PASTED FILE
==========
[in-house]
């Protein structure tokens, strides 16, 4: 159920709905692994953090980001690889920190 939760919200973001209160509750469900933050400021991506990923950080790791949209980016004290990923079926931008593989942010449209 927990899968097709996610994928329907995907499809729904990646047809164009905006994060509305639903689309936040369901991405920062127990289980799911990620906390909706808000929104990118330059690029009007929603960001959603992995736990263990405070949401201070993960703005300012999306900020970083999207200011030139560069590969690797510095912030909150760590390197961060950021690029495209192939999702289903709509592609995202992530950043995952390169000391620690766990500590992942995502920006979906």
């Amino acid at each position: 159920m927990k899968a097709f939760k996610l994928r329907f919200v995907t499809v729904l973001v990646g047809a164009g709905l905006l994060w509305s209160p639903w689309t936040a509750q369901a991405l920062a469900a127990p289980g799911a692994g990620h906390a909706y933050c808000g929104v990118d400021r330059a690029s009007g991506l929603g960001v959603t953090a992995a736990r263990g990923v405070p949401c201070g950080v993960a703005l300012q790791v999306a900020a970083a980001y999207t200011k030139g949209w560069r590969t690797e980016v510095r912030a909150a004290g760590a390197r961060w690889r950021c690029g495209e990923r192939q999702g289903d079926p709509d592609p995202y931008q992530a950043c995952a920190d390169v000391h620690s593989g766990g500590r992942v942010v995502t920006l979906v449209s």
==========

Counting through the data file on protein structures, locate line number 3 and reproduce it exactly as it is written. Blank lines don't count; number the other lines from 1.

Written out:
């Amino acid at each position: 159920m927990k899968a097709f939760k996610l994928r329907f919200v995907t499809v729904l973001v990646g047809a164009g709905l905006l994060w509305s209160p639903w689309t936040a509750q369901a991405l920062a469900a127990p289980g799911a692994g990620h906390a909706y933050c808000g929104v990118d400021r330059a690029s009007g991506l929603g960001v959603t953090a992995a736990r263990g990923v405070p949401c201070g950080v993960a703005l300012q790791v999306a900020a970083a980001y999207t200011k030139g949209w560069r590969t690797e980016v510095r912030a909150a004290g760590a390197r961060w690889r950021c690029g495209e990923r192939q999702g289903d079926p709509d592609p995202y931008q992530a950043c995952a920190d390169v000391h620690s593989g766990g500590r992942v942010v995502t920006l979906v449209s």